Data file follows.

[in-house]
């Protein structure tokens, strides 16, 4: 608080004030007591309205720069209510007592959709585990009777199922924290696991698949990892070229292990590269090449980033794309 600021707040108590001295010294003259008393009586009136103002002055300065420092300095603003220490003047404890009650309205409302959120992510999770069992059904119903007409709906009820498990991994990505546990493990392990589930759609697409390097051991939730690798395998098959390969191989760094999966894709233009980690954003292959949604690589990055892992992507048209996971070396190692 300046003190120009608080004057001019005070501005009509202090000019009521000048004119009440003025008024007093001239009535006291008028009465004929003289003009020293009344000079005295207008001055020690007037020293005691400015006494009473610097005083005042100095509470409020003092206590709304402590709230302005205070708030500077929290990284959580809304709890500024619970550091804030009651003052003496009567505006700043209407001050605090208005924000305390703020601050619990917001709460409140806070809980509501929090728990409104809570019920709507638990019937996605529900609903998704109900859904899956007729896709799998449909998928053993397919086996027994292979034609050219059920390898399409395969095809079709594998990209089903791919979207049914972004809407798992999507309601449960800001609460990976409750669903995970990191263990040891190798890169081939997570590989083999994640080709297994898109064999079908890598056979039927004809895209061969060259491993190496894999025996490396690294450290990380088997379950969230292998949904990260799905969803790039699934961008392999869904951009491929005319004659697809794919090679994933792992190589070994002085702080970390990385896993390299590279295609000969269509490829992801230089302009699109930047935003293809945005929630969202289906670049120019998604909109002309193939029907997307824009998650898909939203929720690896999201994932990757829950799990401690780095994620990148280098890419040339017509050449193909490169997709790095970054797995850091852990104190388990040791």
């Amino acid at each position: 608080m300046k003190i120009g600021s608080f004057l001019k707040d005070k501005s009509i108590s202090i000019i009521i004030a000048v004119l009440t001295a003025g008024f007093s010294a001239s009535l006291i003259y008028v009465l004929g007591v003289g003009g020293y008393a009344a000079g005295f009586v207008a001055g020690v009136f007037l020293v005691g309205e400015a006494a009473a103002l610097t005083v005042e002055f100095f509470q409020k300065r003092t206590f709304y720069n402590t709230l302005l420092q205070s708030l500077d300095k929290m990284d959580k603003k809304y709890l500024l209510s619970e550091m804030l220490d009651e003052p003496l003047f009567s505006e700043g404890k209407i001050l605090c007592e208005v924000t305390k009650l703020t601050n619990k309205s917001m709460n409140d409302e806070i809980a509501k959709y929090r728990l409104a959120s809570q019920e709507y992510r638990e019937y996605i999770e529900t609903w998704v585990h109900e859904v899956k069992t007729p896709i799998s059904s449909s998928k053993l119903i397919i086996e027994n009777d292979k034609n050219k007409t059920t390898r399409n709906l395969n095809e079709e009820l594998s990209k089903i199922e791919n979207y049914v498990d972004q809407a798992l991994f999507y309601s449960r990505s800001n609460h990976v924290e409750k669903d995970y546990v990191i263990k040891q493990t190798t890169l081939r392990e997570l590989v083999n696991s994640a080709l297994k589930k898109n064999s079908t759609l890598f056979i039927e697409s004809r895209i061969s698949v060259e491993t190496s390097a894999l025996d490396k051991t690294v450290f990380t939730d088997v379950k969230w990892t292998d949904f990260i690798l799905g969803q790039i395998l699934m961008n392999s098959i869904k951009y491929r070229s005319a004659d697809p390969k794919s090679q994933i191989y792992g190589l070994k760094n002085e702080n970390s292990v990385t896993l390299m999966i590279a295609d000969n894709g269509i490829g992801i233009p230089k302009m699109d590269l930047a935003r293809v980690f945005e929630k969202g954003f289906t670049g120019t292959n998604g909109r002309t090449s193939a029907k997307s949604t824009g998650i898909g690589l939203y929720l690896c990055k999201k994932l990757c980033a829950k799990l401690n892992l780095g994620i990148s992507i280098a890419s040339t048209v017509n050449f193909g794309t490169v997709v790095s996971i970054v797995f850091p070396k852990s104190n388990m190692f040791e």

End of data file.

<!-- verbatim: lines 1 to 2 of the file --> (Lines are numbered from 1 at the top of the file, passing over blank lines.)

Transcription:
[in-house]
């Protein structure tokens, strides 16, 4: 608080004030007591309205720069209510007592959709585990009777199922924290696991698949990892070229292990590269090449980033794309 600021707040108590001295010294003259008393009586009136103002002055300065420092300095603003220490003047404890009650309205409302959120992510999770069992059904119903007409709906009820498990991994990505546990493990392990589930759609697409390097051991939730690798395998098959390969191989760094999966894709233009980690954003292959949604690589990055892992992507048209996971070396190692 300046003190120009608080004057001019005070501005009509202090000019009521000048004119009440003025008024007093001239009535006291008028009465004929003289003009020293009344000079005295207008001055020690007037020293005691400015006494009473610097005083005042100095509470409020003092206590709304402590709230302005205070708030500077929290990284959580809304709890500024619970550091804030009651003052003496009567505006700043209407001050605090208005924000305390703020601050619990917001709460409140806070809980509501929090728990409104809570019920709507638990019937996605529900609903998704109900859904899956007729896709799998449909998928053993397919086996027994292979034609050219059920390898399409395969095809079709594998990209089903791919979207049914972004809407798992999507309601449960800001609460990976409750669903995970990191263990040891190798890169081939997570590989083999994640080709297994898109064999079908890598056979039927004809895209061969060259491993190496894999025996490396690294450290990380088997379950969230292998949904990260799905969803790039699934961008392999869904951009491929005319004659697809794919090679994933792992190589070994002085702080970390990385896993390299590279295609000969269509490829992801230089302009699109930047935003293809945005929630969202289906670049120019998604909109002309193939029907997307824009998650898909939203929720690896999201994932990757829950799990401690780095994620990148280098890419040339017509050449193909490169997709790095970054797995850091852990104190388990040791």